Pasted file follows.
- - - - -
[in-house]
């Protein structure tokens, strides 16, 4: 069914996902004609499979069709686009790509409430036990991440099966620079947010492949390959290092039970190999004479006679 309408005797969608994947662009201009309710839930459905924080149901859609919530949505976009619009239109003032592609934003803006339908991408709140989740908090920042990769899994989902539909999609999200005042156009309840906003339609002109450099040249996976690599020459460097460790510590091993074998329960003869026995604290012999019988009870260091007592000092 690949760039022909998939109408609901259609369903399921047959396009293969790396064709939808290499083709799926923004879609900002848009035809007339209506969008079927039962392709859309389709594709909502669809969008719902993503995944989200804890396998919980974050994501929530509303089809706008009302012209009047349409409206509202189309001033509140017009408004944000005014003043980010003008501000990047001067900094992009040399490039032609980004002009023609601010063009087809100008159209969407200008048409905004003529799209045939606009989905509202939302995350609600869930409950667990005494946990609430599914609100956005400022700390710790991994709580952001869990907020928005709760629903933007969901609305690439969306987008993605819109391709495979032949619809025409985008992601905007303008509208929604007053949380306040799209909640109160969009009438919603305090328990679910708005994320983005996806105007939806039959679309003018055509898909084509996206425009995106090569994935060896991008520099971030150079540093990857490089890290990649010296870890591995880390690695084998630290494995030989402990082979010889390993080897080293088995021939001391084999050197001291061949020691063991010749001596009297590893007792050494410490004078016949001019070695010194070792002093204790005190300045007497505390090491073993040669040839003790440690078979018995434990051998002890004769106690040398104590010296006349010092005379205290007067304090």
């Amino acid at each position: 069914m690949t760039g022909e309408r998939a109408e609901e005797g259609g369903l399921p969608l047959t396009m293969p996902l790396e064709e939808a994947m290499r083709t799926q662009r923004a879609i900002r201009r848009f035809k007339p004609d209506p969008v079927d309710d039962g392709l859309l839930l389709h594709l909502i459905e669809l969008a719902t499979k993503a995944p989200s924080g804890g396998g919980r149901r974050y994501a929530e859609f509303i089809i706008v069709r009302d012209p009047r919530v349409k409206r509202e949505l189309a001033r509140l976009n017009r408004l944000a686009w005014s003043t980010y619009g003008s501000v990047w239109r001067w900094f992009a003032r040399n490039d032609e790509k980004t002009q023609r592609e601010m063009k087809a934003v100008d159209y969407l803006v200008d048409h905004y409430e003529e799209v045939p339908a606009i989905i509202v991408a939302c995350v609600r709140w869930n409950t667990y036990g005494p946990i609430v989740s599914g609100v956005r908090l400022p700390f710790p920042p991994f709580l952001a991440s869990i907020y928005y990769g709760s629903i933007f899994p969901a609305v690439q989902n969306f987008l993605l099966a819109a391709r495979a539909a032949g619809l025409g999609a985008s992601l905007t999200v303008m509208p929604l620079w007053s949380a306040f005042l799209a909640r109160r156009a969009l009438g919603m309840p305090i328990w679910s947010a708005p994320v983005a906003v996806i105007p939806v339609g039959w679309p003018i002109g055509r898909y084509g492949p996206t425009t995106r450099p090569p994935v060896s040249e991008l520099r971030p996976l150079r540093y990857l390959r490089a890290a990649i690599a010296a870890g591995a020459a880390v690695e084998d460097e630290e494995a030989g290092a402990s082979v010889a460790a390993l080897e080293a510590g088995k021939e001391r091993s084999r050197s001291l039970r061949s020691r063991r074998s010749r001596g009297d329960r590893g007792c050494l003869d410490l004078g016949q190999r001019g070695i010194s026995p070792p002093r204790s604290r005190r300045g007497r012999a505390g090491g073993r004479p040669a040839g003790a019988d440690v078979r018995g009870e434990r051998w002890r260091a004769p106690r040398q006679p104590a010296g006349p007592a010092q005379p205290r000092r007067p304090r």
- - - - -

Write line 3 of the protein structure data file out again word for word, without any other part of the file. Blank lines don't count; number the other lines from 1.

């Amino acid at each position: 069914m690949t760039g022909e309408r998939a109408e609901e005797g259609g369903l399921p969608l047959t396009m293969p996902l790396e064709e939808a994947m290499r083709t799926q662009r923004a879609i900002r201009r848009f035809k007339p004609d209506p969008v079927d309710d039962g392709l859309l839930l389709h594709l909502i459905e669809l969008a719902t499979k993503a995944p989200s924080g804890g396998g919980r149901r974050y994501a929530e859609f509303i089809i706008v069709r009302d012209p009047r919530v349409k409206r509202e949505l189309a001033r509140l976009n017009r408004l944000a686009w005014s003043t980010y619009g003008s501000v990047w239109r001067w900094f992009a003032r040399n490039d032609e790509k980004t002009q023609r592609e601010m063009k087809a934003v100008d159209y969407l803006v200008d048409h905004y409430e003529e799209v045939p339908a606009i989905i509202v991408a939302c995350v609600r709140w869930n409950t667990y036990g005494p946990i609430v989740s599914g609100v956005r908090l400022p700390f710790p920042p991994f709580l952001a991440s869990i907020y928005y990769g709760s629903i933007f899994p969901a609305v690439q989902n969306f987008l993605l099966a819109a391709r495979a539909a032949g619809l025409g999609a985008s992601l905007t999200v303008m509208p929604l620079w007053s949380a306040f005042l799209a909640r109160r156009a969009l009438g919603m309840p305090i328990w679910s947010a708005p994320v983005a906003v996806i105007p939806v339609g039959w679309p003018i002109g055509r898909y084509g492949p996206t425009t995106r450099p090569p994935v060896s040249e991008l520099r971030p996976l150079r540093y990857l390959r490089a890290a990649i690599a010296a870890g591995a020459a880390v690695e084998d460097e630290e494995a030989g290092a402990s082979v010889a460790a390993l080897e080293a510590g088995k021939e001391r091993s084999r050197s001291l039970r061949s020691r063991r074998s010749r001596g009297d329960r590893g007792c050494l003869d410490l004078g016949q190999r001019g070695i010194s026995p070792p002093r204790s604290r005190r300045g007497r012999a505390g090491g073993r004479p040669a040839g003790a019988d440690v078979r018995g009870e434990r051998w002890r260091a004769p106690r040398q006679p104590a010296g006349p007592a010092q005379p205290r000092r007067p304090r």